Despite the fact that the status of the spotted hyena in Namibia’s Caprivi and Kavango regions is unknown, the so-called ‘trophy hunt’ is still practiced in Bwabwata National Park. People pay a certain amount of money and receive permission to shoot a hyena and take it home as a ‘trophy’. The proceeds go to the 6,000 residents of the National Park. Many of these inhabitants see the hyena (and other wildlife in the park) as a threat to their livestock. It happens regularly that they find their cattle eaten or killed. To compensate for these costs they receive the proceeds of the ‘trophy hunt’, but this is not enough to cover the lost income. Nor does it outweigh the impact that hunting has on the hyena population. This is because it does not take into account the group composition needed to keep the population healthy.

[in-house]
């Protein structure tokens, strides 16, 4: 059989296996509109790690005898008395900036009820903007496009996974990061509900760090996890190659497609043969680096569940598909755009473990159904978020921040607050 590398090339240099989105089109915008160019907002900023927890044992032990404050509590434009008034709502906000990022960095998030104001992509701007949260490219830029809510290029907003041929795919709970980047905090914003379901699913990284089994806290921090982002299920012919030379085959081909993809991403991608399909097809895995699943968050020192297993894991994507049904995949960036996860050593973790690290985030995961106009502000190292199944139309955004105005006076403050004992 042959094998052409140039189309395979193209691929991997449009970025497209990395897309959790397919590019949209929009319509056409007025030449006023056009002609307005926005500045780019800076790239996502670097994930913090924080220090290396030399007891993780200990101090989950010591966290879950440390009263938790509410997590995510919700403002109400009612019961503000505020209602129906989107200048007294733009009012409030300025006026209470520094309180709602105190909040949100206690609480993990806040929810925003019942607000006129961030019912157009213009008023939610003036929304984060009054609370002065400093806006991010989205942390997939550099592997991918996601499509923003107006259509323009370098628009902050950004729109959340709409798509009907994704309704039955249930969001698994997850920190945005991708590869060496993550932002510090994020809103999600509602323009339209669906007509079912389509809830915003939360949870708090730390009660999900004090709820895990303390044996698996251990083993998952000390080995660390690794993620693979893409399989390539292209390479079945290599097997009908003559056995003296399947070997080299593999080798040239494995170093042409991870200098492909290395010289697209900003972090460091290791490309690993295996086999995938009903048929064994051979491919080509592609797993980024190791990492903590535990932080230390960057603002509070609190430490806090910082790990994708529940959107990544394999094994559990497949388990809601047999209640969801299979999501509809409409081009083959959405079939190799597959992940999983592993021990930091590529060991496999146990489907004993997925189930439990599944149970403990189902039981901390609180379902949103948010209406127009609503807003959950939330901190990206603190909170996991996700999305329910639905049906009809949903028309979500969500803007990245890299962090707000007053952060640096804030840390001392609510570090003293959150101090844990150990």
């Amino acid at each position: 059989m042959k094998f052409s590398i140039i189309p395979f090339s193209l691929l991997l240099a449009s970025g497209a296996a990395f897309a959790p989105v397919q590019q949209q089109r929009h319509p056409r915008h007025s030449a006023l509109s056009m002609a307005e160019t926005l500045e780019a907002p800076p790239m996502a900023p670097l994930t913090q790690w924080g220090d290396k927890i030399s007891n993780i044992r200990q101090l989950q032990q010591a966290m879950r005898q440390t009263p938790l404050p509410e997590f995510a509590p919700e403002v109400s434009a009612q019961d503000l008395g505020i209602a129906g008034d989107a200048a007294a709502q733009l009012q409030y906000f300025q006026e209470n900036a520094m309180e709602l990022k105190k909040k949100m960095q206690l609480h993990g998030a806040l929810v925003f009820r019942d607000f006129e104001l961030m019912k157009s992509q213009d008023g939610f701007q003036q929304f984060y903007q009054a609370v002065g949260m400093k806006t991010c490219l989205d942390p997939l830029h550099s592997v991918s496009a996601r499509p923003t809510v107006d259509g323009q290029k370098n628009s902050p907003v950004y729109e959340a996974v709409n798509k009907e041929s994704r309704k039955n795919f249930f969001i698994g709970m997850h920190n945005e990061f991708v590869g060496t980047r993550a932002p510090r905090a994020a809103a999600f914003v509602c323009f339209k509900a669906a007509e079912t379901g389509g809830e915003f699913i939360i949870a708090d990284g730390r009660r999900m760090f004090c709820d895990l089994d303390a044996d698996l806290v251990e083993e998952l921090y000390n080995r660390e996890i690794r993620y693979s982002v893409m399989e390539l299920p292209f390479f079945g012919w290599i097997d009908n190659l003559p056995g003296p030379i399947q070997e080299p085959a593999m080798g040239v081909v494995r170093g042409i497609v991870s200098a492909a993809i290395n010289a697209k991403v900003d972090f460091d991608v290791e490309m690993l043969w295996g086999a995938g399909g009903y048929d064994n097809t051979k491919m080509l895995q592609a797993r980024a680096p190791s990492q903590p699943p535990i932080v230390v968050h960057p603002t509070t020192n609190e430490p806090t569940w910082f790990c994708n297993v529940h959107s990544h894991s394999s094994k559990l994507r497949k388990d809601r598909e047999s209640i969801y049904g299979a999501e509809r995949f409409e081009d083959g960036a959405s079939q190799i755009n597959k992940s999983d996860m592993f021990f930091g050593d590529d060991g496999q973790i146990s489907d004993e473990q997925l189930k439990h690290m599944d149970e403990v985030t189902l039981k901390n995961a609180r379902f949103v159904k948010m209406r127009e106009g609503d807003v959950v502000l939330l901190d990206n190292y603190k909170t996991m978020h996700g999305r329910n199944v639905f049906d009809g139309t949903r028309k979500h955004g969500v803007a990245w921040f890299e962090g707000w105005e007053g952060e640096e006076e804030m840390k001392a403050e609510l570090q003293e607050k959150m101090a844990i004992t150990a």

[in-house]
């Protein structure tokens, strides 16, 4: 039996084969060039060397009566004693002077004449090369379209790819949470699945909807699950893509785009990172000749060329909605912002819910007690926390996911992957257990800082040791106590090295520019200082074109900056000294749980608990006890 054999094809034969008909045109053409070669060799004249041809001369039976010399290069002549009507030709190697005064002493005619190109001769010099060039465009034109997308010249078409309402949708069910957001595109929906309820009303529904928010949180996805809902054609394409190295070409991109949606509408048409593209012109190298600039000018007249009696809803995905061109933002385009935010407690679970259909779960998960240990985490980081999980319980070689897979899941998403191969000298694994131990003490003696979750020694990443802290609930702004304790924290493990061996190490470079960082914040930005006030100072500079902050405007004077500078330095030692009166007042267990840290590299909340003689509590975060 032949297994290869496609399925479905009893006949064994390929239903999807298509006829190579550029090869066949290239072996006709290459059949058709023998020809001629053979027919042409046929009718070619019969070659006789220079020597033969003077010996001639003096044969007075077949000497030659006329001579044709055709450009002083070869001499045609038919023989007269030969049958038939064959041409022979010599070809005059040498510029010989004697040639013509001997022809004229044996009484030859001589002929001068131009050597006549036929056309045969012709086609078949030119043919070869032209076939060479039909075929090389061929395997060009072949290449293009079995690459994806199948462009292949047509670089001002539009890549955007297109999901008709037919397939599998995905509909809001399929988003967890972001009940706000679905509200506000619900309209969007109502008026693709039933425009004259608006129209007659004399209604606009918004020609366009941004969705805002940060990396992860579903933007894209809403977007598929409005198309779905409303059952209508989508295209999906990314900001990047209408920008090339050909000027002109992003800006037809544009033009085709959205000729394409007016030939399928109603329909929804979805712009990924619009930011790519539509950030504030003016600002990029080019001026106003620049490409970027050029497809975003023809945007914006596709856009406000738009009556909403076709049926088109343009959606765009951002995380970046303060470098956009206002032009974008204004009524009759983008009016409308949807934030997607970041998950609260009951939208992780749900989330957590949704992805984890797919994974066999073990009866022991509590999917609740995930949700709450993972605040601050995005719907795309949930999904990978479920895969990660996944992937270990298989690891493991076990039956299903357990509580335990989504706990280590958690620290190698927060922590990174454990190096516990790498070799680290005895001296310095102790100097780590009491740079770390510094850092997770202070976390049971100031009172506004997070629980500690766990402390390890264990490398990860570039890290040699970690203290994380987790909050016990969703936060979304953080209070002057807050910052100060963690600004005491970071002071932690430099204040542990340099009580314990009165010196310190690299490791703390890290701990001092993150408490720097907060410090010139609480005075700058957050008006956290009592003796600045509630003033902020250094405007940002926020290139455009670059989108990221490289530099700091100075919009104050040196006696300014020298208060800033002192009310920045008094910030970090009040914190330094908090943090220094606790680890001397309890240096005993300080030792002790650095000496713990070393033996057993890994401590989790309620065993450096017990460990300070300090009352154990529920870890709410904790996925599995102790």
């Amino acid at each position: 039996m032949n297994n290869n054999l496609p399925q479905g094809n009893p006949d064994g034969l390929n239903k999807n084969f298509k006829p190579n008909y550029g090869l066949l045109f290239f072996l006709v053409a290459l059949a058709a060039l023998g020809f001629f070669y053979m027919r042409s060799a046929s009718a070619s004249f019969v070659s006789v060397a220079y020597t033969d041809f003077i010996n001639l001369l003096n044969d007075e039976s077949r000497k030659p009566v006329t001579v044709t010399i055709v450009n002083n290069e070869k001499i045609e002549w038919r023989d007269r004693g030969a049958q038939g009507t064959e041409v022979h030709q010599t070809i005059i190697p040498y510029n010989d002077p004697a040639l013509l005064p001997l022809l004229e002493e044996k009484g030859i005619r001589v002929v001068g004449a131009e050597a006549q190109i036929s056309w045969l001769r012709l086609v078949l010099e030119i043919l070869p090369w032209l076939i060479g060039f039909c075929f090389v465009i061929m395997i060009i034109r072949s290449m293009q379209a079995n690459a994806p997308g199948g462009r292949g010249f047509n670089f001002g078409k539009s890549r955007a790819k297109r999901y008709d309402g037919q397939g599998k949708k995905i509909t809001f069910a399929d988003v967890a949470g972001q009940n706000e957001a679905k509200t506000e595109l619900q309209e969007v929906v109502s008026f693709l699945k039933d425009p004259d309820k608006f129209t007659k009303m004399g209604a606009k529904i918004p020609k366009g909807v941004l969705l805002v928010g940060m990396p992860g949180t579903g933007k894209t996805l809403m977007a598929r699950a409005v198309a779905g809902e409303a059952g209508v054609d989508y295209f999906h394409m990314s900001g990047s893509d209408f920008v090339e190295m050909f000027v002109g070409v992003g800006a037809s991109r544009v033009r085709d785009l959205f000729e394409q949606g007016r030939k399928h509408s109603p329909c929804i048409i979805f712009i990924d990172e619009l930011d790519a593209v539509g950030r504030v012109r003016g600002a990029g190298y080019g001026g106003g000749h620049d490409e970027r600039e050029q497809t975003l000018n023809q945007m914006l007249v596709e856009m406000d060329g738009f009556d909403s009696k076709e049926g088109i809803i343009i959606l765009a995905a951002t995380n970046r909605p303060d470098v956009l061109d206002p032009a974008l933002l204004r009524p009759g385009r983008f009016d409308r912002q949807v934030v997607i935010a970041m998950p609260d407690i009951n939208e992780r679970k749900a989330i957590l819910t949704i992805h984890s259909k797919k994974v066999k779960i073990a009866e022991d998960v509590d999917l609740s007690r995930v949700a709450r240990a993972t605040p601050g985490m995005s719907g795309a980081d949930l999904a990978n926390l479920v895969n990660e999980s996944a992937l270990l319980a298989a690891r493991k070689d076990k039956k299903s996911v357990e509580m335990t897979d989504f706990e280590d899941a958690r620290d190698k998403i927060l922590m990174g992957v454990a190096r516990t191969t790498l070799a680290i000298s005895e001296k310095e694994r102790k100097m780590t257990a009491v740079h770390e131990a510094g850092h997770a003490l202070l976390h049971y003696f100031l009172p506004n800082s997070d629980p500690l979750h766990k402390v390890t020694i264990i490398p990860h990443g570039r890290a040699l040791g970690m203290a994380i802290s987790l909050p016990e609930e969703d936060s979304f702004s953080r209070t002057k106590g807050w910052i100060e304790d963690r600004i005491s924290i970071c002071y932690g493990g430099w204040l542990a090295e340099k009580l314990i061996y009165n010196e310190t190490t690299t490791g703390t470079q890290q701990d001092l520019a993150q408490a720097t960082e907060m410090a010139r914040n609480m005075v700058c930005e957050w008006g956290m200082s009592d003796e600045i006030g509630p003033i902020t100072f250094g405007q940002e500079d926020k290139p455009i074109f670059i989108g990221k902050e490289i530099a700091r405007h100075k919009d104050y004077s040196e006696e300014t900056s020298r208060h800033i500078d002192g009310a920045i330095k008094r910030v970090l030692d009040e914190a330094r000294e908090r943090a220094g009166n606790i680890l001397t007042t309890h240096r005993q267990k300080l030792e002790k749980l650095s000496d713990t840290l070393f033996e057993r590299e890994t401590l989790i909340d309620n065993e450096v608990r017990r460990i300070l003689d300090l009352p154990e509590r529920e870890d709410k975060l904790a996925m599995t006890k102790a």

A quota has been established for ‘trophy hunting’. However, this quota is not based on actual research, but on negative expectations towards the hyenas. Evidence that it is routinely the hyenas that kill or eat the livestock is non-existent. Other wildlife, such as lions, could also have a part in this.
The Caprivi Carnivore Project is going to map out the above situation properly and will then advise the Ministry of Environment and Tourism. They will also advise on how humans and hyenas can coexist as well as possible.